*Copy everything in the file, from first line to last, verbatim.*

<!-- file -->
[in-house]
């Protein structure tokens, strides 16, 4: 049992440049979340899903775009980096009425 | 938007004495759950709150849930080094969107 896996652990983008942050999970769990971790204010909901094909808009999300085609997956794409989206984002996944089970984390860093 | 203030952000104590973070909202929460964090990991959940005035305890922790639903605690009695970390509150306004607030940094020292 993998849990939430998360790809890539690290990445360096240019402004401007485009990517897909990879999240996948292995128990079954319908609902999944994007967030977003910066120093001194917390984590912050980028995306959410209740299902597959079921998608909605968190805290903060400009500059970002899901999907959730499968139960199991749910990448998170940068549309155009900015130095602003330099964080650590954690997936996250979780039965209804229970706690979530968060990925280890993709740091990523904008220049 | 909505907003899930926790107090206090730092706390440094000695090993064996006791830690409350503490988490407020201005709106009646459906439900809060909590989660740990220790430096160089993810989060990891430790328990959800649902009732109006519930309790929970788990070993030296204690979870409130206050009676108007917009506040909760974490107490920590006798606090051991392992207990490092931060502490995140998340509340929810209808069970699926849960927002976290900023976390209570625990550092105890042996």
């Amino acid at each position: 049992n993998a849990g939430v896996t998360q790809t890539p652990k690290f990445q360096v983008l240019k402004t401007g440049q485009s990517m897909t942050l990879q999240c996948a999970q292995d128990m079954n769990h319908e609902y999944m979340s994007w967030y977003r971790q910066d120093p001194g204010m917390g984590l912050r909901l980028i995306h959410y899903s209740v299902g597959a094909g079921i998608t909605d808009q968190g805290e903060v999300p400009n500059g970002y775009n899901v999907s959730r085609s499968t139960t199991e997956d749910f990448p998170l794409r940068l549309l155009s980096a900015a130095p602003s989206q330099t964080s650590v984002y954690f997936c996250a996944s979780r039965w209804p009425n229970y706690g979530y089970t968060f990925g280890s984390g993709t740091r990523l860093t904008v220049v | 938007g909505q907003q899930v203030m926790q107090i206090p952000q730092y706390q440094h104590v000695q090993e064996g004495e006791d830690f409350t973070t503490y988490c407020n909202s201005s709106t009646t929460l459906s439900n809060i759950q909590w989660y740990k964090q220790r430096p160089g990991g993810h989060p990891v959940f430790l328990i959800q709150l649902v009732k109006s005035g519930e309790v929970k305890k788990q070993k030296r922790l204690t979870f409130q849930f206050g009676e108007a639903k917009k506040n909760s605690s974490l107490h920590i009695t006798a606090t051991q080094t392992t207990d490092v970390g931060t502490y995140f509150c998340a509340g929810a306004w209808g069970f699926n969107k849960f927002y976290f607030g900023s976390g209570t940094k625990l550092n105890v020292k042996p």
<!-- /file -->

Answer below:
[in-house]
């Protein structure tokens, strides 16, 4: 049992440049979340899903775009980096009425 | 938007004495759950709150849930080094969107 896996652990983008942050999970769990971790204010909901094909808009999300085609997956794409989206984002996944089970984390860093 | 203030952000104590973070909202929460964090990991959940005035305890922790639903605690009695970390509150306004607030940094020292 993998849990939430998360790809890539690290990445360096240019402004401007485009990517897909990879999240996948292995128990079954319908609902999944994007967030977003910066120093001194917390984590912050980028995306959410209740299902597959079921998608909605968190805290903060400009500059970002899901999907959730499968139960199991749910990448998170940068549309155009900015130095602003330099964080650590954690997936996250979780039965209804229970706690979530968060990925280890993709740091990523904008220049 | 909505907003899930926790107090206090730092706390440094000695090993064996006791830690409350503490988490407020201005709106009646459906439900809060909590989660740990220790430096160089993810989060990891430790328990959800649902009732109006519930309790929970788990070993030296204690979870409130206050009676108007917009506040909760974490107490920590006798606090051991392992207990490092931060502490995140998340509340929810209808069970699926849960927002976290900023976390209570625990550092105890042996």
């Amino acid at each position: 049992n993998a849990g939430v896996t998360q790809t890539p652990k690290f990445q360096v983008l240019k402004t401007g440049q485009s990517m897909t942050l990879q999240c996948a999970q292995d128990m079954n769990h319908e609902y999944m979340s994007w967030y977003r971790q910066d120093p001194g204010m917390g984590l912050r909901l980028i995306h959410y899903s209740v299902g597959a094909g079921i998608t909605d808009q968190g805290e903060v999300p400009n500059g970002y775009n899901v999907s959730r085609s499968t139960t199991e997956d749910f990448p998170l794409r940068l549309l155009s980096a900015a130095p602003s989206q330099t964080s650590v984002y954690f997936c996250a996944s979780r039965w209804p009425n229970y706690g979530y089970t968060f990925g280890s984390g993709t740091r990523l860093t904008v220049v | 938007g909505q907003q899930v203030m926790q107090i206090p952000q730092y706390q440094h104590v000695q090993e064996g004495e006791d830690f409350t973070t503490y988490c407020n909202s201005s709106t009646t929460l459906s439900n809060i759950q909590w989660y740990k964090q220790r430096p160089g990991g993810h989060p990891v959940f430790l328990i959800q709150l649902v009732k109006s005035g519930e309790v929970k305890k788990q070993k030296r922790l204690t979870f409130q849930f206050g009676e108007a639903k917009k506040n909760s605690s974490l107490h920590i009695t006798a606090t051991q080094t392992t207990d490092v970390g931060t502490y995140f509150c998340a509340g929810a306004w209808g069970f699926n969107k849960f927002y976290f607030g900023s976390g209570t940094k625990l550092n105890v020292k042996p």